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General Brown may offer physics to 30 students

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DEXTER — The General Brown Central School District Board of Education may hire a part-time physics teacher and offer the course to up to 30 students in the 2013-14 school year.

During its monthly meeting at 6 p.m. today in the General Brown Room of the junior-senior high school, 17643 Cemetery Road, the board is expected to vote on hiring Clarence Bockus to teach the course.

Superintendent Cammy J. Morrison said Mr. Bockus will teach one physics class and one lab daily. Mr. Bockus is an adjunct instructor at Jefferson Community College, Watertown, and works full-time in the lab at Kraft Foods, Lowville.

“I saw an article in the Watertown newspaper that they were going to lose their physics,” he said. “When you lose something like that, it’s hard to get it back.”

Mr. Bockus said he does not want to see schools lose science offerings completely, nor have to be forced to consolidate high schools to stay afloat.

“This at the very least will keep their program going,” he said. “I wish we could work out something for all small communities. For me, I’ve always felt high school is the heart of a community.”

Mrs. Morrison said seniors will receive enrollment priority for the physics class, if Mr. Bockus is approved today. She said she recognizes the solution is not perfect, but it is a start to helping meet the needs of some of the 50 original students interested in taking the course.

“We see this as a step in the right direction,” she said.

Mr. Bockus approached the district last week, and throughout the first couple of days of school checked his references and put together details about the potential hire for today’s meeting.

District officials wanted to fill the position, which recently had been advertised as half-time, but could not find many qualified candidates. Only two came forward, and one person was offered the job but declined. In the 2013-14 budget planning process earlier this year, the physics teaching post was reduced to half-time in an effort to cut costs while still maintaining a physics program. As the district heads toward financial insolvency, it reduced its budget by about $1 million.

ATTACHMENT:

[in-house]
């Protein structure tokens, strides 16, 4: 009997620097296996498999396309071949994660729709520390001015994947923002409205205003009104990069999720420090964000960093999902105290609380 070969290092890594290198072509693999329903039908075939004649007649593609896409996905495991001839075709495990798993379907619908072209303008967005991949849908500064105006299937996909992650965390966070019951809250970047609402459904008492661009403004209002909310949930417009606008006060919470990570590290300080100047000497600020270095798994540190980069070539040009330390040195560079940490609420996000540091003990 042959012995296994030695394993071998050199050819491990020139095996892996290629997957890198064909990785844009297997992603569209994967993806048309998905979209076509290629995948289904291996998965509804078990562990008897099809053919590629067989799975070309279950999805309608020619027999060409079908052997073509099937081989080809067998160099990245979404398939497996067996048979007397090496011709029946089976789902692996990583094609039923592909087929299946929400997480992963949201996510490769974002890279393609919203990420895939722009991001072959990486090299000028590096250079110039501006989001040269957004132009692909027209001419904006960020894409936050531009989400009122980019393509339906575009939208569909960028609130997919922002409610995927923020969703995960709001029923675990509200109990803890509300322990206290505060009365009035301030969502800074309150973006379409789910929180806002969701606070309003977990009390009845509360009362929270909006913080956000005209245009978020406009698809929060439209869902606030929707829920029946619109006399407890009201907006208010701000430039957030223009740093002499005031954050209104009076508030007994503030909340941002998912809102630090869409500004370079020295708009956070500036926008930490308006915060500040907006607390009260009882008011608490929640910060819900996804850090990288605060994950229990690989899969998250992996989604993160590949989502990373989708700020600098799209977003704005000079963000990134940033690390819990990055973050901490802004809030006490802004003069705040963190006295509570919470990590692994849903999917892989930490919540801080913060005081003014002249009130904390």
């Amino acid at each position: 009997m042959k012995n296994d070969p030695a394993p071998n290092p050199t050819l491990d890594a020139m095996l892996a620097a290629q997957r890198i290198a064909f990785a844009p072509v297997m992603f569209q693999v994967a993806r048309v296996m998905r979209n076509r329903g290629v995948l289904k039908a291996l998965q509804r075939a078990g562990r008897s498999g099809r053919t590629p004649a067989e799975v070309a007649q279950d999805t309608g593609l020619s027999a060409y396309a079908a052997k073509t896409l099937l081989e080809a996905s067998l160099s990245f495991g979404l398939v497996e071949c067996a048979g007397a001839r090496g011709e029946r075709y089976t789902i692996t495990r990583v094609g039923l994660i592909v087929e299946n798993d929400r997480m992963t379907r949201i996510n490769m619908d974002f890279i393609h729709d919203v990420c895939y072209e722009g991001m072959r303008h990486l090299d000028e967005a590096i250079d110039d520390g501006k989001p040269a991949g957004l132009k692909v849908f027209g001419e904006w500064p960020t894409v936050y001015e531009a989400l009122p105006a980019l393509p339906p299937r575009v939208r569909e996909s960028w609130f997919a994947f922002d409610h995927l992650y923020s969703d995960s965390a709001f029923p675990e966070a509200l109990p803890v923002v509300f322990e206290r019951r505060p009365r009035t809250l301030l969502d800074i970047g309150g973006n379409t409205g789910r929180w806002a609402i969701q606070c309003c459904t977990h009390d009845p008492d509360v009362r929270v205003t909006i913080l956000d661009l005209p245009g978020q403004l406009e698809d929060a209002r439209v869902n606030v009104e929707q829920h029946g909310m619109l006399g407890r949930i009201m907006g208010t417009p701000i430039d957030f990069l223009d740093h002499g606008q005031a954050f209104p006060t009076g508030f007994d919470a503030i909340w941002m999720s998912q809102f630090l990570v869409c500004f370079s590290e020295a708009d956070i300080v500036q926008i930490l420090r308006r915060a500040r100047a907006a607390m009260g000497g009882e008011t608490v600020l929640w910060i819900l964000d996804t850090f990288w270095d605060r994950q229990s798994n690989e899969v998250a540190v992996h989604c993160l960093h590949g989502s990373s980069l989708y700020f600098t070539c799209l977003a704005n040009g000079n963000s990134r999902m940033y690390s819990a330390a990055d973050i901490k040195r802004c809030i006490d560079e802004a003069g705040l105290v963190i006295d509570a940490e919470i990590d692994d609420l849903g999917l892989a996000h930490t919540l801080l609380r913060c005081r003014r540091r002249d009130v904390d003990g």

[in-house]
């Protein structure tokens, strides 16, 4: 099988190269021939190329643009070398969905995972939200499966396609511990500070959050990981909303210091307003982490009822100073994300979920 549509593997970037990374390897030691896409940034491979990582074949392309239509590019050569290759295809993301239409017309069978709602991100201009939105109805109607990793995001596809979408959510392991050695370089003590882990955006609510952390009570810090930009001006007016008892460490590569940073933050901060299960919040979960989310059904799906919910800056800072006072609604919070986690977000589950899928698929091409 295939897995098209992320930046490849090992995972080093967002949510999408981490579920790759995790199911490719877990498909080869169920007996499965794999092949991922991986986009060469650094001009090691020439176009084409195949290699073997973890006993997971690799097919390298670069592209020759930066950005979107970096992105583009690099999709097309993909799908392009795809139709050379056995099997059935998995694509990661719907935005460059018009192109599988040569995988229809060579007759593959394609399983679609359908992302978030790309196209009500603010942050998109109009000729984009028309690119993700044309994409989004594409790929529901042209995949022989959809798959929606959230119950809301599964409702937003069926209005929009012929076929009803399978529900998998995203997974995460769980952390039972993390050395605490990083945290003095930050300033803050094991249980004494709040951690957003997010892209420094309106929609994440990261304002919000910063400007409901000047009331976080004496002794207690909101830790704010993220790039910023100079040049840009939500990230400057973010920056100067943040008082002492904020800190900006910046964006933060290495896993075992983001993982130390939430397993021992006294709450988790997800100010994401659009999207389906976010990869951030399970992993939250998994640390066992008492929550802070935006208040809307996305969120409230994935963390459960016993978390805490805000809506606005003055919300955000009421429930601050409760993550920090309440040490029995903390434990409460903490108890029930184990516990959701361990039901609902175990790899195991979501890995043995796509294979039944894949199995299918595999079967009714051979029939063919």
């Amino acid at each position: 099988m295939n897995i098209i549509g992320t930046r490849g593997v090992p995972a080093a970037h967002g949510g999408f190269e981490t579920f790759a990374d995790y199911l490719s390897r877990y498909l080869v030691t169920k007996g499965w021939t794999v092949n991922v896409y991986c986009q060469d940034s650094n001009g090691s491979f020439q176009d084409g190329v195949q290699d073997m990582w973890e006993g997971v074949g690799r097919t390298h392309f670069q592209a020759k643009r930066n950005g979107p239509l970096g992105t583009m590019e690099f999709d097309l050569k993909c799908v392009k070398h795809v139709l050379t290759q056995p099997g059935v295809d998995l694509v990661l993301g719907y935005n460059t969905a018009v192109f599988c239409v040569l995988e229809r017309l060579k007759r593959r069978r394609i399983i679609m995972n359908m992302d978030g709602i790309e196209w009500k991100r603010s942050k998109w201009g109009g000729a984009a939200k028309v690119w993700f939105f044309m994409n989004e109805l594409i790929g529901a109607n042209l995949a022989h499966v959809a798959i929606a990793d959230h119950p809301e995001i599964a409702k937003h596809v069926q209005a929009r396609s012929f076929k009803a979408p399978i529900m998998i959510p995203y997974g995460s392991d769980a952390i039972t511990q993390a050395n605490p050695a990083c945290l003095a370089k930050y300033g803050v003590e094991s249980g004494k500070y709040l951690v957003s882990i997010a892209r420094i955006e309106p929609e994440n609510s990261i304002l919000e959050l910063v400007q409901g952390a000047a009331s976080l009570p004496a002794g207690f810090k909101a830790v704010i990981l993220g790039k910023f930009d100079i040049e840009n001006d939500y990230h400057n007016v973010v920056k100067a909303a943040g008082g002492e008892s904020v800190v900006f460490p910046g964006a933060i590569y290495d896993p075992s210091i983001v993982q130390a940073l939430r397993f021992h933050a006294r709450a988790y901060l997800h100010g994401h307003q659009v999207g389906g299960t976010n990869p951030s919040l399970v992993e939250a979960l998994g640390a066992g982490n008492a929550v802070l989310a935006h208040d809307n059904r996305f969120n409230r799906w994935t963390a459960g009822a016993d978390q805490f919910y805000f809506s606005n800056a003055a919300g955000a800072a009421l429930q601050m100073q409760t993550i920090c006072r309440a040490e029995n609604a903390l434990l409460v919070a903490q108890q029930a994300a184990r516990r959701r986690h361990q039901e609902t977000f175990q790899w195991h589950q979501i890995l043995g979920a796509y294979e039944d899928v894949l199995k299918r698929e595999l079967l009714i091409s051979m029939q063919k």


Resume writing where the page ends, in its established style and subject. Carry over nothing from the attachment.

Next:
The full-time teacher resigned after the position was reduced.

Mrs. Morrison said the district worked diligently to fill the half-time post, but had no luck. Following local news reports on the matter last week, Mrs. Morrison said, the district “heard from several nice people who made suggestions and offered to help.” Many of those people lived too far away, she said.

“Certainly we had parents and some community members who were disappointed, as were we,” Mrs. Morrison said. “Most were understanding. We just ran out of time. It became a time issue and schedules had to be put in place.”

If Mr. Bockus is approved, class and lab will be held from 12:24 to 1:47 p.m. daily, beginning Wednesday. If all 30 spots are filled, the remaining 20 students originally interested in taking the course will have to remain in another science class to achieve their advanced Regents diploma. Mrs. Morrison said she hopes the situation will improve for juniors who will be seniors next school year.

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